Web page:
Tuesday, 10 March 2015


I had an hour at Yonezawa. JR makes more money from the people who catch Shinkansen, so the train schedule is designed to maximize connections and convenience for the Shinkansen traveller. It's a pity it wasn't two hours in someway as Yonezawa seems like it has places of interest to sightseers.  
Yonezawa is mostly famous for its beef, but it also caught my attention when I read Isabelle Bird's  Unbeaten Tracks in Japan.

The plain of Yonezawa, with the prosperous town of Yonezawa in the south, and the frequented watering-place of Akayu in the north, is a perfect garden of Eden, "tilled with a pencil instead of a plough," growing in rich profusion rice, cotton, maize, tobacco, hemp, indigo, beans, egg-plants, walnuts, melons, cucumbers, persimmons, apricots, pomegranates; a smiling and plenteous land, an Asiatic Arcadia, prosperous and independent, all its bounteous acres belonging to those who cultivate them, who live under their vines, figs, and pomegranates, free from oppression—a remarkable spectacle under an Asiatic despotism. ..
It is an enchanting region of beauty, industry, and comfort, mountain girdled, and watered by the bright Matsuka. Everywhere there are prosperous and beautiful farming villages, with large houses with carved beams and ponderous tiled roofs, each standing in its own grounds, buried among persimmons and pomegranates, with flower-gardens under trellised vines, and privacy secured by high, closely-clipped screens of pomegranate and cryptomeria.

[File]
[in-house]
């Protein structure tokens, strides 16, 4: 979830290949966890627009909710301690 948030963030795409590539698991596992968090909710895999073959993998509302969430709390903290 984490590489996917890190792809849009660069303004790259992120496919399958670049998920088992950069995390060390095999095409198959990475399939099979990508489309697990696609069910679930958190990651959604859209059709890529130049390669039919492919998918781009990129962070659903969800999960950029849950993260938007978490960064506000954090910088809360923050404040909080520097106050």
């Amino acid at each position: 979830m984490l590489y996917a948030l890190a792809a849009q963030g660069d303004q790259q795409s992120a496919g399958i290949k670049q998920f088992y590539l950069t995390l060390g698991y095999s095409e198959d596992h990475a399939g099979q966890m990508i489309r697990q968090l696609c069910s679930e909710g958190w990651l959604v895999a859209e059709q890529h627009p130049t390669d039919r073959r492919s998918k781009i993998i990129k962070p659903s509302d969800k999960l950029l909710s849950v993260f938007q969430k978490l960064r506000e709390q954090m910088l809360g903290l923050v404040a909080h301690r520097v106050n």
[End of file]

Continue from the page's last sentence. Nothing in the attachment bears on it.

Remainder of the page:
The snow was too high for me to read the sign
explaining the meaning of this statue outside 

JR Yonezawa

A statue of "A Young Man".
If there was more to the story than this,
it was covered by the snow.

A temple near the station

Not much ohaka maeri (grave visitation) possible here.

Ohigan - the spring equinox grave visiting season is in a couple of weeks.
There'll need to be some serious snow shoveling before then!

A rather forlorn looking doll.

Waist deep in snow

A sign telling the driver that the car has been parked
in a way that is bothersome to others.

Bego ya - a beef restaurant.
bego / beko is dialect for cow in parts of Tohoku

Decorative tiles on the footpath showing the local festivals

Just a reminder that Yonezawa is famed for beef!
A wagyu statue on the station platform.

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